Corbridge museum artifacts
Site of Corbridge Roman Town










Roman Vindolanda, just south of Housesteads Roman fort on Hadrian’s Wall, is a fantastic site where history and archaeology come vividly to life. This was the site of a fort and civilian settlement that predated the Wall, and the remains are vast, including a fort, a commanding officer’s residence, a barracks, a bath house, and some reconstructions of a Roman wall and a Romano-British residence.

Vindolanda ruins and recreated walls
The best part however, is in the museum. One of the most interesting and important finds to be unearthed at Vindolanda are the series of ‘Vindolanda Tablets’ as they are known. These are the oldest surviving hand-written documents in Britain. These wafer-thin pieces of wood with delicate ink scrawls provide a precious window into the lives of the people who lived and worked at this remote frontier of the Empire. They include a wonderful letter from one lady inviting another to a birthday celebration at her home. It’s a wonderful snap-shot of life on the frontier which must indeed have gotten lonely at times.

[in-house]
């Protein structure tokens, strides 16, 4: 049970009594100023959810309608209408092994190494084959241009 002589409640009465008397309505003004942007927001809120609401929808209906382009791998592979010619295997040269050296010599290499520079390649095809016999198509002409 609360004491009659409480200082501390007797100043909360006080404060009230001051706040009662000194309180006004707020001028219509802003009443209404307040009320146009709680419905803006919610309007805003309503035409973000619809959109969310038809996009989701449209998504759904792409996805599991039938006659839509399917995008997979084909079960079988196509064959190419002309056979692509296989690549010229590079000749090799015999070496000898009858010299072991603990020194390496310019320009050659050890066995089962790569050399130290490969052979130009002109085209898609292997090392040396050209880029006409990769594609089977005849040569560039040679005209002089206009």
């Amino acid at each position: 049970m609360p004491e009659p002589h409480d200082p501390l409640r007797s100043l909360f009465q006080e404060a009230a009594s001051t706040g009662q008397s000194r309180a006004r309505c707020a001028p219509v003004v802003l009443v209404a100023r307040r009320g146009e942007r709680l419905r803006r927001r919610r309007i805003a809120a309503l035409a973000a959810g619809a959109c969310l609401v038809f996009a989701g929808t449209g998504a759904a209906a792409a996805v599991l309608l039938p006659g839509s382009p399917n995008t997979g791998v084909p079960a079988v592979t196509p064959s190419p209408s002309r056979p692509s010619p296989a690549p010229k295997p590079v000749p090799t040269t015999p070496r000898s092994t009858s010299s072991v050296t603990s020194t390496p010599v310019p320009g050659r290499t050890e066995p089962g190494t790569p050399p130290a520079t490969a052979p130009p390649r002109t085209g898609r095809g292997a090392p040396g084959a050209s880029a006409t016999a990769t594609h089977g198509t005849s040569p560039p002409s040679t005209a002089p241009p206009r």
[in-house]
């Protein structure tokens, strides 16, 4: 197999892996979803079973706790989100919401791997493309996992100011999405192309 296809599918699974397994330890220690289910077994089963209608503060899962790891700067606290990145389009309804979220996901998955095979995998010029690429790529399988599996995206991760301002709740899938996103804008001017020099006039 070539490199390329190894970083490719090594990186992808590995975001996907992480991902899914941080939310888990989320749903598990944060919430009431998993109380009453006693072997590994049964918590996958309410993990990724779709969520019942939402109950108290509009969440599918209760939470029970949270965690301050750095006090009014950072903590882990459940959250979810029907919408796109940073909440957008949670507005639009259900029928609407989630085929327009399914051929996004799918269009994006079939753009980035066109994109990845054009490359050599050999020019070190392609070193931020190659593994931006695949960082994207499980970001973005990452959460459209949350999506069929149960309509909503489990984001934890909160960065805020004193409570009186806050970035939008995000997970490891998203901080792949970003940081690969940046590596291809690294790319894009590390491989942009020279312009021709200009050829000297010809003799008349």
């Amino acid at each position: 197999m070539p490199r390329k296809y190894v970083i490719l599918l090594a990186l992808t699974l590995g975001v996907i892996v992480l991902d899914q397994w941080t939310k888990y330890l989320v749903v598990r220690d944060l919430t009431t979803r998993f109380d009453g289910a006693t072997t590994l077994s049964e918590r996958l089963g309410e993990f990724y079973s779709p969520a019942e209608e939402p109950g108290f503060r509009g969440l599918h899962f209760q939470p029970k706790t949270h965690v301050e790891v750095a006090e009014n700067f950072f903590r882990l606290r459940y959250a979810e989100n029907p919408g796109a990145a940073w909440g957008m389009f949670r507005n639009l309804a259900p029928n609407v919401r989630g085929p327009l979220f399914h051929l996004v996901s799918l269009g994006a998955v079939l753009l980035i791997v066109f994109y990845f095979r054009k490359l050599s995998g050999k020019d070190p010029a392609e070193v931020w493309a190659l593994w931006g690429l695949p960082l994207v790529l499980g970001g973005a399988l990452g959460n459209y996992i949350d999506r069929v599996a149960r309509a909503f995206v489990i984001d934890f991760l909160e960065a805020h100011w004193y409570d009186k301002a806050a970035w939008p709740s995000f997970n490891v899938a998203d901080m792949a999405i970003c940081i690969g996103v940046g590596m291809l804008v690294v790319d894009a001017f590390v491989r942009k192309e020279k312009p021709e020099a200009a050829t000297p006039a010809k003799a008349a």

One of the Vindolanda Tablets

If you ever do make your way to Vindolanda, be sure to watch for the archaeologists at work. At this site, you can see excavations going on and I must say it’s fantastic when that happens. When I was there, every shovelful that I saw the archaeologists pull up had an artifact it in, a shoe, a piece of fabric, some glass etc. etc. It was amazing!

Our last stop on this small tour of museums profiling Roman collections and sites is the Trimontium Museum in Melrose, Scotland, in the Borders.

Trimontium Museum, Melrose
This site itself was used as a marching camp by Agricola’s troops c. A.D. 80 and had eight subsequent phases of Roman occupation all the way to the time of Septimius Severus’ campaigns into Caledonia in the early 3rd century.

Trimontium is so-named because of the three peaks of the Eildon Hills that overshadow it. It was on the marching route to the north and provided a visible meeting place for the legions and auxiliaries. Some of the most important finds to come from the area are the horse harness and ornamental cavalry armour of the troops that were stationed there.